12. Keshab Bhattarai & John Whalley, 2009. "Redistributive Effects of Transfer Programmes in the United Kingdom," Economica, London School of Economics and Political Science, vol. 76(303), pages 413-431, 07.
  13. Richard Blundell & Mike Brewer & Peter Haan & Andrew Shephard, 2009. "Optimal Income Taxation of Lone Mothers: An Empirical Comparison of the UK and Germany," Economic Journal, Royal Economic Society, vol. 119(535), pages F101-F121, 02.
  14. Arthur van Soest, 1995. "Structural Models of Family Labor Supply: A Discrete Choice Approach," Journal of Human Resources, University of Wisconsin Press, vol. 30(1), pages 63-88.
  15. Jenkins, Stephen P. & Van Kerm, Philippe, 2004. "Accounting for income distribution trends: A density function decomposition approach," IRISS Working Paper Series 2004-07, IRISS at CEPS/INSTEAD.
  16. Bart Capéau & André De coster & Kris De Swerdt & Kristian Orsini, 2008. "Welfare effects of alternative financing of social security. Some calculations for Belgium," Center for Economic Studies - Discussion papers ces0812, Katholieke Universiteit Leuven, Centrum voor Economische Studiën.
  17. Jenkins, Stephen P, 1995. "Accounting for Inequality Trends: Decomposition Analyses for the UK, 1971-86," Economica, London School of Economics and Political Science, vol. 62(245), pages 29-63, February.
  18. Marco Francesconi & Wilbert van der Klaauw, 2007. "The Socioeconomic Consequences of "In-Work" Benefit Reform for British Lone Mothers," Journal of Human Resources, University of Wisconsin Press, vol. 42(1).
  19. Mookherjee, Dilip & Shorrocks, Anthony F, 1982. "A Decomposition Analysis of the Trend in UK Income Inequality," Economic Journal, Royal Economic Society, vol. 92(368), pages 886-902, December.
  20. John Creedy & Guyonne Kalb, 2005. "Measuring Welfare Changes In Labour Supply Models," Manchester School, University of Manchester, vol. 73(6), pages 664-685, December.
  21. Andrew Leigh, 2005. "Optimal Design of Earned Income Tax Credits: Evidence from a British Natural Experiment," CEPR Discussion Papers 488, Centre for Economic Policy Research, Research School of Economics, Australian National University.
  22. Dean R. Hyslop & David C. Maré, 2005. "Understanding New Zealand's Changing Income Distribution, 1983-1998: A Semi-parametric Analysis," Economica, London School of Economics and Political Science, vol. 72(3), pages 469-495, 08.
  23. Clemens Fuest & Judith Niehues & Andreas Peichl, 2010. "The Redistributive Effects of Tax Benefit Systems in the Enlarged EU," Public Finance Review, , vol. 38(4), pages 473-500, July.
  24. Shorrocks, A F, 1982. "Inequality Decomposition by Factor Components," Econometrica, Econometric Society, vol. 50(1), pages 193-211, January.
  25. Richard Blundell & Alan Duncan & Julian McCrae & Costas Meghir, 2000. "The labour market impact of the working families’ tax credit," Fiscal Studies, Institute for Fiscal Studies, vol. 21(1), pages 75-103, March.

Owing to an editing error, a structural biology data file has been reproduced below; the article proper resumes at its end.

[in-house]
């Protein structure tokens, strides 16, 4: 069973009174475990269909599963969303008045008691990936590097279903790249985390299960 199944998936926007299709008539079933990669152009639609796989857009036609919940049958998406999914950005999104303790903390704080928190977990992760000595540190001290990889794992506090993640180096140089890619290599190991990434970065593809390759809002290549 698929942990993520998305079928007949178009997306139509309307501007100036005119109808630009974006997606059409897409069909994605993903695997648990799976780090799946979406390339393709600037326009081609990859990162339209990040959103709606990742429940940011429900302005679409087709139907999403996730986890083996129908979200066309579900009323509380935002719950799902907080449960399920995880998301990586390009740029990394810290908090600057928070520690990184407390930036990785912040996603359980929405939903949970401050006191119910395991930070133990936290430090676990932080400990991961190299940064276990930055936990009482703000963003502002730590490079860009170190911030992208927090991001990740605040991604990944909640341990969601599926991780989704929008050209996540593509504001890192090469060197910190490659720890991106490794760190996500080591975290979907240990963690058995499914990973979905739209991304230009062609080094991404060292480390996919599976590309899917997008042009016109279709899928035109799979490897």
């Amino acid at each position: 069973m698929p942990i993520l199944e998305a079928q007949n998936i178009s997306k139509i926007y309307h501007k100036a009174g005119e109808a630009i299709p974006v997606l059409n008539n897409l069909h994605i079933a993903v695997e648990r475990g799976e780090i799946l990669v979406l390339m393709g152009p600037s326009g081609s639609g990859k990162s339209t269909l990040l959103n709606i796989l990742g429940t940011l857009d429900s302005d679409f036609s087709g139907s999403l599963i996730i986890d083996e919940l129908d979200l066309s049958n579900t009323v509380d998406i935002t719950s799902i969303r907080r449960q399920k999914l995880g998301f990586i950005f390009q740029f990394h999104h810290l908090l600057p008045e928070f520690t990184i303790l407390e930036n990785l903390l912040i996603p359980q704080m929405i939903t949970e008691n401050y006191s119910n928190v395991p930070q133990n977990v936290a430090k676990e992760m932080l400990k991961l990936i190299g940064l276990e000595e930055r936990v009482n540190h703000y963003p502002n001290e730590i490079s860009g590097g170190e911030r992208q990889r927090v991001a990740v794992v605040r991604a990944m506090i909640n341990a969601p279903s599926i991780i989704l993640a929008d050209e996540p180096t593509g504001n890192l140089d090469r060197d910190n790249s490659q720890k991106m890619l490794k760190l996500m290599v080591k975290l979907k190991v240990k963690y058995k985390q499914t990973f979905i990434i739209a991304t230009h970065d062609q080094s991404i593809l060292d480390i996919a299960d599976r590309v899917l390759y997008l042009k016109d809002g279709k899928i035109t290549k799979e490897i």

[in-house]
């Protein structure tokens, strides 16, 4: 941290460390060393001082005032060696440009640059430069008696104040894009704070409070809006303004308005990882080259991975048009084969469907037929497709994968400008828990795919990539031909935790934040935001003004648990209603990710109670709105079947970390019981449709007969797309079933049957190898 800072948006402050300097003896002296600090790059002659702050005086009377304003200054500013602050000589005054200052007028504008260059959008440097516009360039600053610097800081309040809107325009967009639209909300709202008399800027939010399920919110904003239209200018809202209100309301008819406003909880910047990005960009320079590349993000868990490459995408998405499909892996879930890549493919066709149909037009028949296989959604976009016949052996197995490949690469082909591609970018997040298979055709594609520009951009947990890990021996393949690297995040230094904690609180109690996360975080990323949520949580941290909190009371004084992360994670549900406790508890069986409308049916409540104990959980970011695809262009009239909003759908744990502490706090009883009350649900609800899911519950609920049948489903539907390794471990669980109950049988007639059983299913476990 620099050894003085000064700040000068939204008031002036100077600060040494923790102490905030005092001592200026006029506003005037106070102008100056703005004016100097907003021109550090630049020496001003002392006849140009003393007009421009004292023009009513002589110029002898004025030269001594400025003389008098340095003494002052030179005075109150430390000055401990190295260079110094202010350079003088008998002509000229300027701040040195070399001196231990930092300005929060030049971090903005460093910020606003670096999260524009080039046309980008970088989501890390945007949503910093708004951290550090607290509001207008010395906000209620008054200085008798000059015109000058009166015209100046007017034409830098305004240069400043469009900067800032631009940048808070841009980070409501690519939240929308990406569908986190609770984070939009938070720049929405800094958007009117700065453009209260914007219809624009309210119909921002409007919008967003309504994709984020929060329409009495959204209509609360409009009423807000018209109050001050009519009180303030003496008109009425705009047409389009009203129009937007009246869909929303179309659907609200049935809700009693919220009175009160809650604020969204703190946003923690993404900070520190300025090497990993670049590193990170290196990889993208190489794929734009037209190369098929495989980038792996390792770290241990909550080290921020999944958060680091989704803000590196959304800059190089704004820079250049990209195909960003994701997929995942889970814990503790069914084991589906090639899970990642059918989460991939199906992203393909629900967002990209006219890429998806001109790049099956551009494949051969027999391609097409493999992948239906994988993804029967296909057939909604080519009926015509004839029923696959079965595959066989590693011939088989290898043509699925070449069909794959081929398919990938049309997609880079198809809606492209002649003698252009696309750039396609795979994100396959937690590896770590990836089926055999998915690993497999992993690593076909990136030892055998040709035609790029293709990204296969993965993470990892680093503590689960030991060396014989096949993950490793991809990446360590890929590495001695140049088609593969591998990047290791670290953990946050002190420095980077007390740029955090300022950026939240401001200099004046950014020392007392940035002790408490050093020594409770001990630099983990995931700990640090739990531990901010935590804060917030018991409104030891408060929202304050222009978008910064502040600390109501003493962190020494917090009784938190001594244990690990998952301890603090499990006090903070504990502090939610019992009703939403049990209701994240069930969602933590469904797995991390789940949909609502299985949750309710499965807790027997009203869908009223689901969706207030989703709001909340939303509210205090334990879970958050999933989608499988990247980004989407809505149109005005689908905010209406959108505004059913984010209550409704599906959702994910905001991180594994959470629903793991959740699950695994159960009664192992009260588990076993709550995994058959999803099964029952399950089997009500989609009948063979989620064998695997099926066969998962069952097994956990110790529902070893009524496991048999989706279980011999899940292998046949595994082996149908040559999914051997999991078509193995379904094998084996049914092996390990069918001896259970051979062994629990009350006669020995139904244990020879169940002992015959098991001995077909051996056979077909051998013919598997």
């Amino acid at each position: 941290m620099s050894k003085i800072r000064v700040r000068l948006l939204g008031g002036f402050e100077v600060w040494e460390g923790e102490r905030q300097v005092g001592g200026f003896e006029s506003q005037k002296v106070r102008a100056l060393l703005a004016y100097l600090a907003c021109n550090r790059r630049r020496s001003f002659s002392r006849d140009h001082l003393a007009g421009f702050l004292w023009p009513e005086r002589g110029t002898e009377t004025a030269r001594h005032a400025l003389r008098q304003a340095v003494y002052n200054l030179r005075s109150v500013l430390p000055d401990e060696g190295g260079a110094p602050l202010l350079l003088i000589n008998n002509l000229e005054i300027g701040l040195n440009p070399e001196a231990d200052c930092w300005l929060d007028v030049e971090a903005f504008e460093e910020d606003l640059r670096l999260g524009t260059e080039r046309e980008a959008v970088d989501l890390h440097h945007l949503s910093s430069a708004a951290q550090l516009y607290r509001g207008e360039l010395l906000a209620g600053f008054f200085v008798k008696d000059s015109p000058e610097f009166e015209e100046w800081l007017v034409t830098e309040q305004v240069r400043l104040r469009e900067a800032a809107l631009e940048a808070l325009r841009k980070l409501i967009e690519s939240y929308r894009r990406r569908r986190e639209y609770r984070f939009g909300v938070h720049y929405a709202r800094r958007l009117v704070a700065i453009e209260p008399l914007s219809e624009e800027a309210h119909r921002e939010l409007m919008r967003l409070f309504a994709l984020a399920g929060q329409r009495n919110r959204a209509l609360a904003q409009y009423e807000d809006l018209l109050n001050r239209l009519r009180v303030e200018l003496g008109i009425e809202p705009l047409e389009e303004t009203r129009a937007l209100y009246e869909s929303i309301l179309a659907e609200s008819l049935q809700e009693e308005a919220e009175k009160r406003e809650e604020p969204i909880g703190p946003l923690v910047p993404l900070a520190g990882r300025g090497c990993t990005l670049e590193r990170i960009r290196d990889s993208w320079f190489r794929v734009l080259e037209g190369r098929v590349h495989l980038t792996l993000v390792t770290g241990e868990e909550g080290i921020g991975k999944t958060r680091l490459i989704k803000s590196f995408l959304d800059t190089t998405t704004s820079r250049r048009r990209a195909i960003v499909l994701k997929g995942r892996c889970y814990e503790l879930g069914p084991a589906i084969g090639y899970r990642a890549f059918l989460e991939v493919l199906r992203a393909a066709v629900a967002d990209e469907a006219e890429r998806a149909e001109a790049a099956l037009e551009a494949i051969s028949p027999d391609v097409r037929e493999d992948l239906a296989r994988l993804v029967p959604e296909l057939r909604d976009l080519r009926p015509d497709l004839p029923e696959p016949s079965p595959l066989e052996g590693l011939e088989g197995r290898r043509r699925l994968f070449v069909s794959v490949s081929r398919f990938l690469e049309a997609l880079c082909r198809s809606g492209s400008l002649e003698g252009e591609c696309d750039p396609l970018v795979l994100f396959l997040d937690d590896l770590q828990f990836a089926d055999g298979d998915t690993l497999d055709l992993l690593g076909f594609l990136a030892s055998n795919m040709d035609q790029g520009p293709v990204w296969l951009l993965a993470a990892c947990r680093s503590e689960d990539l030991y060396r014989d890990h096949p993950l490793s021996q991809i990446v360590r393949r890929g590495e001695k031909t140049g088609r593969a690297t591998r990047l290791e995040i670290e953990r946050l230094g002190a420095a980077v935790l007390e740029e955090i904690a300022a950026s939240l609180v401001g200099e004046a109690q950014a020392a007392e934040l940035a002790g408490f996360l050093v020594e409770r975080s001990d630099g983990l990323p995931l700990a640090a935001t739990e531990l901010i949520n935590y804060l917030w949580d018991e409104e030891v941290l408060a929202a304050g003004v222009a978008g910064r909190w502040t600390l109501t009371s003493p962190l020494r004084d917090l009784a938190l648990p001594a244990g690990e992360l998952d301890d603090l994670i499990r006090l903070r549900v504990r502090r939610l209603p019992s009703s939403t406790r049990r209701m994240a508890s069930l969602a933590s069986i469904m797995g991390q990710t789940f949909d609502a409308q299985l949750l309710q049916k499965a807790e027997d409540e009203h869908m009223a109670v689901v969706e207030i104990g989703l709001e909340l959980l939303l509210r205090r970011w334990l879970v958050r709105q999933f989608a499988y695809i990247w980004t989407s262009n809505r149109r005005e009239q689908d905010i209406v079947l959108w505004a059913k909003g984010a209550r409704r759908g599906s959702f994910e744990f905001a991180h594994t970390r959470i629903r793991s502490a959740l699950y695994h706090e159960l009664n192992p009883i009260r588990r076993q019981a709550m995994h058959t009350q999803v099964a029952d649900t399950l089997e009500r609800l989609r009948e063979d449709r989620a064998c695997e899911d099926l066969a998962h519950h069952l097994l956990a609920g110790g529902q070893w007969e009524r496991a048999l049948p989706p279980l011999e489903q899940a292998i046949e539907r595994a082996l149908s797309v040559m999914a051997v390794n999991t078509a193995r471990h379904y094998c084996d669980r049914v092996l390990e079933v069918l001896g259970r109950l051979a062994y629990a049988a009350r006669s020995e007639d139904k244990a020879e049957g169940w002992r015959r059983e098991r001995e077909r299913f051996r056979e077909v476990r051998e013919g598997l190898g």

26. Kolenikov, Stanislav & Shorrocks, Anthony, 2003. "A Decomposition Analysis of Regional Poverty in Russia," Working Paper Series UNU-WIDER Research Paper , World Institute for Development Economic Research (UNU-WIDER).
  27. Tom Clark & Andrew Leicester, 2004. "Inequality and two decades of British tax and benefit reform," Fiscal Studies, Institute for Fiscal Studies, vol. 25(2), pages 129-158, June.
  28. François Bourguignon & Francisco Ferreira & Phillippe Leite, 2008. "Beyond Oaxaca–Blinder: Accounting for differences in household income distributions," Journal of Economic Inequality, Springer, vol. 6(2), pages 117-148, June.
Full references (including those not matched with items on IDEAS)

This item is not listed on Wikipedia, on a reading list or among the top items on IDEAS.

When requesting a correction, please mention this item's handle: RePEc:kap:itaxpf:v:19:y:2012:i:5:p:708-731. See general information about how to correct material in RePEc.

For technical questions regarding this item, or to correct its authors, title, abstract, bibliographic or download information, contact: (Sonal Shukla)

or (Christopher F. Baum)

If you have authored this item and are not yet registered with RePEc, we encourage you to do it here. This allows to link your profile to this item. It also allows you to accept potential citations to this item that we are uncertain about.

If references are entirely missing, you can add them using this form.

If the full references list an item that is present in RePEc, but the system did not link to it, you can help with this form.

If you know of missing items citing this one, you can help us creating those links by adding the relevant references in the same way as above, for each refering item. If you are a registered author of this item, you may also want to check the "citations" tab in your profile, as there may be some citations waiting for confirmation.

Please note that corrections may take a couple of weeks to filter through the various RePEc services.

This information is provided to you by IDEAS at the Research Division of the Federal Reserve Bank of St. Louis using RePEc data.